Anybody feeling like they want to learn a real life lesson or understand the paradox which is human existence, should check out their site here, or their parent London site here. Also see the hilariousness and profoundness that was our original visit here, in this post.

The School of Life – “Good ideas for everyday life”


Review – Green Onion, Malvern East, Melbourne

 A retrospective review of this fantastic organic grocer from our travels to Melbourne…

Green Onions Entry

Today Emma and I went for a walk in Malvern East to the local shops and were lucky enough to find a lovely organic shop. We entered and were greeted with lots of scrumptious fruit and veg. I turned to ask if I could take some photos and met Chris, the owner -he blessed us with some of his time.

green onions collage 2

Chris has worked in the industry for nearly 20 years and still gets just as excited when summer comes and he can bite into a juicy peach. Green Onions has been open for 4 years and has grown steadily simply through great produce, service and word of mouth. They try to source as much produce as possible locally. This has also required some education about food seasonality. A strong believer in the organic certification process, Chris shows his support by stocking 95% certified organic products. It doesn’t stop there though – first preference goes to biodynamic produce because of the holistic farming techniques used.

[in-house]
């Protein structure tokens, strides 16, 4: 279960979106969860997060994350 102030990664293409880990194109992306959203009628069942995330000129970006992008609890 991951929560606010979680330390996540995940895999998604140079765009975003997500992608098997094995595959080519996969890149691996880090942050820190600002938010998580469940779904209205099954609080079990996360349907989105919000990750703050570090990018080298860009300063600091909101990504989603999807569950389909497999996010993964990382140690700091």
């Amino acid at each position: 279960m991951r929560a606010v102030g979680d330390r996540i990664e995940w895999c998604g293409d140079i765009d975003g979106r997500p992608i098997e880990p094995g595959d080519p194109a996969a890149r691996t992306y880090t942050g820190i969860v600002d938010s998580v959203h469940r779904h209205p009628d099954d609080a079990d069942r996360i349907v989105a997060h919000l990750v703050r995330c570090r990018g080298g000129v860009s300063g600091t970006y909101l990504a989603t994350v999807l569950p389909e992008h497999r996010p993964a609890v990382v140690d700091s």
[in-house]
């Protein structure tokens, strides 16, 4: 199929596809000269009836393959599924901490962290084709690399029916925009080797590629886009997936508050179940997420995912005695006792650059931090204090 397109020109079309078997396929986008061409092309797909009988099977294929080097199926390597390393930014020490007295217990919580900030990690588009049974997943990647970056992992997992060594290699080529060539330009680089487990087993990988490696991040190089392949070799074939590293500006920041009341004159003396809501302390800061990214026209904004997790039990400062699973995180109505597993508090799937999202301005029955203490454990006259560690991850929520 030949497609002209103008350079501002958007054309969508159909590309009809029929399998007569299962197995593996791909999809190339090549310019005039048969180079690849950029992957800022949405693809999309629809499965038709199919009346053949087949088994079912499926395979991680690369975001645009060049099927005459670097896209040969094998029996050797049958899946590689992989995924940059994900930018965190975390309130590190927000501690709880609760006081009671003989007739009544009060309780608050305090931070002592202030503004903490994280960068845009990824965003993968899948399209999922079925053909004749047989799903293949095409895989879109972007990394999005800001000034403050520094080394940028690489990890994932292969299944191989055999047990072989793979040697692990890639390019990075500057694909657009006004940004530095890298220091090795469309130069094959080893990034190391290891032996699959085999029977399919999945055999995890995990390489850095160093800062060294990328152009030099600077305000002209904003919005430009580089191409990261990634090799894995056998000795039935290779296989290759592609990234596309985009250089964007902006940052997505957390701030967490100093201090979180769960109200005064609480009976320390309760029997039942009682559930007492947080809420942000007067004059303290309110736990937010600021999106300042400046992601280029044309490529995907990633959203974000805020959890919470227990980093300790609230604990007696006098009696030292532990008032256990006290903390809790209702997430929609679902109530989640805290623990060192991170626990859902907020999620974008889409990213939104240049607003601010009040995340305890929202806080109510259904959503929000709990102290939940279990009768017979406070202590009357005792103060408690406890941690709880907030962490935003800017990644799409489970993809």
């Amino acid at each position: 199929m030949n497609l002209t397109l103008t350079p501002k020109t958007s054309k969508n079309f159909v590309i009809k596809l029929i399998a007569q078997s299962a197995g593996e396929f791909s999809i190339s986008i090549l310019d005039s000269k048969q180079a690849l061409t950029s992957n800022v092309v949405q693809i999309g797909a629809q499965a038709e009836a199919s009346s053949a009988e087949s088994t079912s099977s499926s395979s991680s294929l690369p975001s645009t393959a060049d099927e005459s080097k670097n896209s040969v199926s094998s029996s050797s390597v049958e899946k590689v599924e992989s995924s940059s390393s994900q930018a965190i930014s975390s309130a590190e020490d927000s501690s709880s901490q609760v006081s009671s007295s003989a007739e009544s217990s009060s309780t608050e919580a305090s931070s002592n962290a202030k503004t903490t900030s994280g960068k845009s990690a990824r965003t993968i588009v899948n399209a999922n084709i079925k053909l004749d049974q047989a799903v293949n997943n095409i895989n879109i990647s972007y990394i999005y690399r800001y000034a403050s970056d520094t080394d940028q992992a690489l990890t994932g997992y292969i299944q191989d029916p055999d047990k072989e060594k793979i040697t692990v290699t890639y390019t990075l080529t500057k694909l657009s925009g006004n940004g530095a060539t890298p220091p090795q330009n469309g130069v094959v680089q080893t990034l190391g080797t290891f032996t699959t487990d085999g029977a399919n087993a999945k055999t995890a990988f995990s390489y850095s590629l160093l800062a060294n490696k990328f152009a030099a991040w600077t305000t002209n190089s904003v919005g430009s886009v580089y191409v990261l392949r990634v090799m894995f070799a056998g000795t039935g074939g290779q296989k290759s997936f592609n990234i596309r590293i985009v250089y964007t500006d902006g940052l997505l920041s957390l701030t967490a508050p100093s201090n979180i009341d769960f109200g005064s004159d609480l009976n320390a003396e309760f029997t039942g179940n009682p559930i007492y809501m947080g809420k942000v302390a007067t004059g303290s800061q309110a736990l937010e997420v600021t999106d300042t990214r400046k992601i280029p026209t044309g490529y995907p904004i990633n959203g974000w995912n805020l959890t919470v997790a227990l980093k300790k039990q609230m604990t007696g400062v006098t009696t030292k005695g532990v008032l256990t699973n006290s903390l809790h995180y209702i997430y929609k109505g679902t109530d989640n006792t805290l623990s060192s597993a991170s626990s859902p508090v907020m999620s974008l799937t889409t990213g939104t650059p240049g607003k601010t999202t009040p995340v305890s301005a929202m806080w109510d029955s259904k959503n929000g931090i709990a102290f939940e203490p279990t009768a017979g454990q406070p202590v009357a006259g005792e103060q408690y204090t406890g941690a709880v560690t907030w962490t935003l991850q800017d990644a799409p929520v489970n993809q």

green onions collage 1

Green Onions is a great place to source your food if you live locally, or if you’re passing through Chris will likely tell you about an organic shop near you. You may even make some new friends there. Thank you to Chris & the Green Onions staff – it was a pleasure.

Find all the details here at their website.

Enjoy life – Michael.

Review – Loafer Bread, Fitzroy Melbourne


Super funky little bakery just outside Melbourne.

Even better than the vibe is their outlook on producing baked goods from scratch, with responsibly farmed and local goods, like bio-dynamic milk and stoneground flours – see more here.

P1030341 loafer bread bread

Everything is made on-site – including their unusual (for a bakery) breakfast and lunch menu including delightful lighter options (we sampled the granola and bircher muesli – yummo!).

Andrea shared with us some lovely stories about their customers, clearly they are a pillar of the business’ spirit. We highly recommend a visit here – support those doing good things for you and your local sustainable farmers!

find out more at

collage loafer 2